Description

About the Toolkit
Gender equality is central to achieving a sustainable and resilient future for Pacific islands. This toolkit is designed to support climate change practitioners working in national governments, non-governmental organisations, regional and international organisations, integrate gender into all aspects of policy, programming and project work.
Many of us are aware that gender does matter for sustainable development and climate change adaptation and
mitigation. However, the challenge is to understand why and how it matters, and most importantly what tools
and strategies are available to enhance equality between men and women within the context of climate change.
By applying this knowledge in a practical way, we can incorporate gender considerations in all phases of the
climate change policy, programme and project cycle; from design and implementation, through to monitoring
and evaluation. This toolkit does exactly this by drawing on many decades of experience in the integration of a
gender perspective in sustainable development, natural resources management, disaster preparedness, food
security, health and other key sectors.
The toolkit is divided into four modules, which can be read in conjunction or used as standalone documents
for practitioners seeking guidance on a specific topic. The modules are also supported by checklists and tools
(found at the end of the toolkit. The toolkit is comprised of the following modules:

  • Module 1 - This introductory module explains why gender is a critical consideration in climate change programmes, projects and strategies, defines the key approaches and concepts, and clarifies some common misconceptions.
  • Module 2 - Introduces the different phases of a typical climate change programme/project cycle, identifies potential entry-points for integrating gender perspectives in each phase and also includes a generic gender checklist that may be applied to programmes and projects.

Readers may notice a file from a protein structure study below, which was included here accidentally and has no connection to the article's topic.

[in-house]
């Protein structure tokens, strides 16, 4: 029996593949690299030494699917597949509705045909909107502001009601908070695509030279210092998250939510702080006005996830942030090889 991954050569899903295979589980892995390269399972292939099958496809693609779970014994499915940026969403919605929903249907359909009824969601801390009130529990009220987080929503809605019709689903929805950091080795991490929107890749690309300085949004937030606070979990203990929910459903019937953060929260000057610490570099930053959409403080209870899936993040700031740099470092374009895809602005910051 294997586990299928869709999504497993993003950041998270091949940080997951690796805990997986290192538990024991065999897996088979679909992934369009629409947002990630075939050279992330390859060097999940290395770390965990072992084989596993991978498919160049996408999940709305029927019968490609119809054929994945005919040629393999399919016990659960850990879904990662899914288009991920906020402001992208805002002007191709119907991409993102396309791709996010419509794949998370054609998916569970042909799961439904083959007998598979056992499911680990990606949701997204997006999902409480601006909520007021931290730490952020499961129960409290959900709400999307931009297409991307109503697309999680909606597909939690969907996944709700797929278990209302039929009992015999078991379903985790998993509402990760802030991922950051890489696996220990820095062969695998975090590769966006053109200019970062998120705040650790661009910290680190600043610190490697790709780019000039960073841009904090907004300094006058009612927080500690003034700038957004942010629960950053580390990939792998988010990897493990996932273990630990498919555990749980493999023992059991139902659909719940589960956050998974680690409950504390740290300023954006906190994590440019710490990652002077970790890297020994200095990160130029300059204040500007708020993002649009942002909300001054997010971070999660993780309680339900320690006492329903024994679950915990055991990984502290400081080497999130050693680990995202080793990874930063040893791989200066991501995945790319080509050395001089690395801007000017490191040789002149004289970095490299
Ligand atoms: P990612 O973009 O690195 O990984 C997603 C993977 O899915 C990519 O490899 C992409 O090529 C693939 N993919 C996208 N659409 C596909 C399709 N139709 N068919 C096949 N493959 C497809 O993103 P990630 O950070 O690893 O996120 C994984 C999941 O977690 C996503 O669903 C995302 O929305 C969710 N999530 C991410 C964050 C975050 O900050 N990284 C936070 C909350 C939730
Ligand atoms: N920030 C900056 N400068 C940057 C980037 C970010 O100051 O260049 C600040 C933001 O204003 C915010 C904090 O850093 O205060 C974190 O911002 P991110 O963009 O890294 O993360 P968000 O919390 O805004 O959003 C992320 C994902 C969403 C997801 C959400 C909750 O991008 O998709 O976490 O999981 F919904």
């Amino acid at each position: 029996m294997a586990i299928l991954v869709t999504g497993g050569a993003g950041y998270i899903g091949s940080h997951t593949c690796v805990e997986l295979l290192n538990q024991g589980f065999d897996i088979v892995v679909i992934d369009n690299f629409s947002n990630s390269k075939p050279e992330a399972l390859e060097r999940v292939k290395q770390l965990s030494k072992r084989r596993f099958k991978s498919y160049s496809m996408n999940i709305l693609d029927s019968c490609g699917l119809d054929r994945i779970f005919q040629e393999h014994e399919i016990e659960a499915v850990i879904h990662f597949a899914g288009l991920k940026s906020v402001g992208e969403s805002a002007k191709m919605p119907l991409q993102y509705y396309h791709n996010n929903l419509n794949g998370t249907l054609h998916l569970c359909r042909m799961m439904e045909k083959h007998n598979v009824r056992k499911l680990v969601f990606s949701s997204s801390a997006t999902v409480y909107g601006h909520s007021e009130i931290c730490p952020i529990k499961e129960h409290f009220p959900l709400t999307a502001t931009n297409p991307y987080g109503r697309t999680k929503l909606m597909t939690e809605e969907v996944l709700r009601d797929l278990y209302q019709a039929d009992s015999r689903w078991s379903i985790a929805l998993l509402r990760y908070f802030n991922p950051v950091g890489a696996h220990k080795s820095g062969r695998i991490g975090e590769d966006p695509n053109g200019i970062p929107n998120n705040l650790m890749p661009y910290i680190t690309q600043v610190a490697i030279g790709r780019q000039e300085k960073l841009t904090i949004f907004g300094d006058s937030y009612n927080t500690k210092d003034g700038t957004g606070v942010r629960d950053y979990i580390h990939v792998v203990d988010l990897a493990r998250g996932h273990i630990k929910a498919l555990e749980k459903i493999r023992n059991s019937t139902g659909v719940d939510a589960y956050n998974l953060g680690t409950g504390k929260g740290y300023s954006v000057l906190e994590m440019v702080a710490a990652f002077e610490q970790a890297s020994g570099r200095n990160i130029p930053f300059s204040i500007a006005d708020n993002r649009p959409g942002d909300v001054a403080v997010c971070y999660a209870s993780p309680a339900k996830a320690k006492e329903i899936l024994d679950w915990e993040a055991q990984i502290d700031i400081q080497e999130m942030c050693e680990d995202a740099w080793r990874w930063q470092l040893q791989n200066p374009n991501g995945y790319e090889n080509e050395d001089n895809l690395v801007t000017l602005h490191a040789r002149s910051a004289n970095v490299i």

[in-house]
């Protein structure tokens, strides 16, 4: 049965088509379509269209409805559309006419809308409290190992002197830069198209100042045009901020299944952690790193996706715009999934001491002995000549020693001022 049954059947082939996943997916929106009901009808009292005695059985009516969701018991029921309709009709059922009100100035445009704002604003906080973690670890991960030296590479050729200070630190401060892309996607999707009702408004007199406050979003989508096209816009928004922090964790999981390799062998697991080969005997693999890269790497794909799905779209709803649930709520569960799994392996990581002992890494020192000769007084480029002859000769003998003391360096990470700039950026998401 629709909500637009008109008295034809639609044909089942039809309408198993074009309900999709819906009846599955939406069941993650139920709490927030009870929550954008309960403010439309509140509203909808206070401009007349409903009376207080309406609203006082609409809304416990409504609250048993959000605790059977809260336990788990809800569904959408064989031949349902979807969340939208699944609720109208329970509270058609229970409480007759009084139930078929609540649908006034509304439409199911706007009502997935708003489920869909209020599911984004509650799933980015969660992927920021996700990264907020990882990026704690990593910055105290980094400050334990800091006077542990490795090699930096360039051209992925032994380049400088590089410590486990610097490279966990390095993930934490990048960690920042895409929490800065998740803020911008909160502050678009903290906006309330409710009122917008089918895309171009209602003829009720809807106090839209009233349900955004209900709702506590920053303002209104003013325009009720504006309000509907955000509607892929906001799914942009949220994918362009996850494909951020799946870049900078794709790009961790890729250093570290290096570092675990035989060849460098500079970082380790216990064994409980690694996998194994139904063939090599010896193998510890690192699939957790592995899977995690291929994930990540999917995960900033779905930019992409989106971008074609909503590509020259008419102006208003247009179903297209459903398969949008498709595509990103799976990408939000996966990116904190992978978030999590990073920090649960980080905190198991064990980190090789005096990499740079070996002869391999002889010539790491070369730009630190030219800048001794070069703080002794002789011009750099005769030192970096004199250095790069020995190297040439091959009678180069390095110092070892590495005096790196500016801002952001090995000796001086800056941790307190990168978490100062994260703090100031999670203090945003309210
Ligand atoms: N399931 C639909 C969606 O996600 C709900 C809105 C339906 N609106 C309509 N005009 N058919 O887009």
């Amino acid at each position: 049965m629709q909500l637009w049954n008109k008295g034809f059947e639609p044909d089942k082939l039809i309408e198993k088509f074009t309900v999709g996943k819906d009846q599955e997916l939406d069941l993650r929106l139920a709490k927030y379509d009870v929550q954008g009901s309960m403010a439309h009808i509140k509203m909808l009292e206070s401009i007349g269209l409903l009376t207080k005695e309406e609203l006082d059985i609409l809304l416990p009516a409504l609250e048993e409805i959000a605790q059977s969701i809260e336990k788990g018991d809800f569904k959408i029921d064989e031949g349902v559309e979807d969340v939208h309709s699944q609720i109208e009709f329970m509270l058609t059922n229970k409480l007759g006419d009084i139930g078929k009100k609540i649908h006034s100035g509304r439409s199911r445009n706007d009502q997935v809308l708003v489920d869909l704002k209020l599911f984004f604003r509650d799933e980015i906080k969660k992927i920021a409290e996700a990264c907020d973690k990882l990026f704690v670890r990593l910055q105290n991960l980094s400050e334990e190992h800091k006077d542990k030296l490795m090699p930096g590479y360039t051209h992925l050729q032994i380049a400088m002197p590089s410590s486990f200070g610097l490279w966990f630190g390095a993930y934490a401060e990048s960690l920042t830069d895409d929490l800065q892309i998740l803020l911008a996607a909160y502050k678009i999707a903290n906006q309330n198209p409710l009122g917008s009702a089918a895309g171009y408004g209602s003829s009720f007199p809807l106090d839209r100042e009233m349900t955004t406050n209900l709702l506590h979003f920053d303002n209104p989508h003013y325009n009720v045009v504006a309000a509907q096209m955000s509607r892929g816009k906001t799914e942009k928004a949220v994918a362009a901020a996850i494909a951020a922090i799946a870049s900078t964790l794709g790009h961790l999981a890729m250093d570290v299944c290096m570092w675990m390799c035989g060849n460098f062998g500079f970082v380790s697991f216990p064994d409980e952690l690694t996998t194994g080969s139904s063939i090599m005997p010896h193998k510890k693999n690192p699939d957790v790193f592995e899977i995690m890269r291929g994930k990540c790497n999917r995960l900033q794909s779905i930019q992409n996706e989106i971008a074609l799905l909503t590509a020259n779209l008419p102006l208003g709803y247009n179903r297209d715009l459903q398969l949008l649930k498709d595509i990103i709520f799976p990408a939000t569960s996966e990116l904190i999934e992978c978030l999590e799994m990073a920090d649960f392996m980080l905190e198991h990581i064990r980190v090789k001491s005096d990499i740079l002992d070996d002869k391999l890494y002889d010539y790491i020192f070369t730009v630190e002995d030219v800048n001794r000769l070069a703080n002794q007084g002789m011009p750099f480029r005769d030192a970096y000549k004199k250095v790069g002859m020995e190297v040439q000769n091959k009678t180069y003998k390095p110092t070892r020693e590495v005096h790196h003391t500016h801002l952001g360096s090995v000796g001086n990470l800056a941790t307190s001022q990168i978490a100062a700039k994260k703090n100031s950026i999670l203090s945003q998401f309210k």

• Module 3 - Focuses on the links between gender and climate change in specific sectors and uses sector relevant case studies to demonstrate how gender perspectives can be applied in the identification and assessment of climate change problems and solutions. Key gender indicators are also provided to support monitoring and evaluation.
  • Module 4 - This final module examines gender in relation to climate change governance. It discusses how to integrate gender considerations in institutional arrangements, policy coordination and negotiations, and climate change finance.

This toolkit alone will not make you a gender expert. Rather, it will provide guidance along with links to other
resources that can help strengthen your knowledge about gender and climate change. The toolkit will also
be supported by training and technical assistance to further build capacity in the Pacific region to effectively
integrate gender in all climate change initiatives.
We encourage you to work closely with gender experts in your field to strengthen the gender component of
your climate change policy, programme and/or project. By working together, we can turn our knowledge into
practice and ensure everyone – men, women, boys and girls – benefits from the climate change initiatives
implemented in the region.

This Toolkit is a Living Document

We encourage you to share your experiences of using this toolkit, including what modules and tools you found
useful, and what worked and what didn’t. Your ongoing feedback will help us ensure the Toolkit remains a living
document and a useful resource for climate change practitioners in the region. Please send your comments to
nicollette.goulding@giz.de

Publication Year
2 014
Language
English
Resource Type
Publisher
SPC/GIZ Coping with Climate Change in the Pacific Island Region (CCCPIR)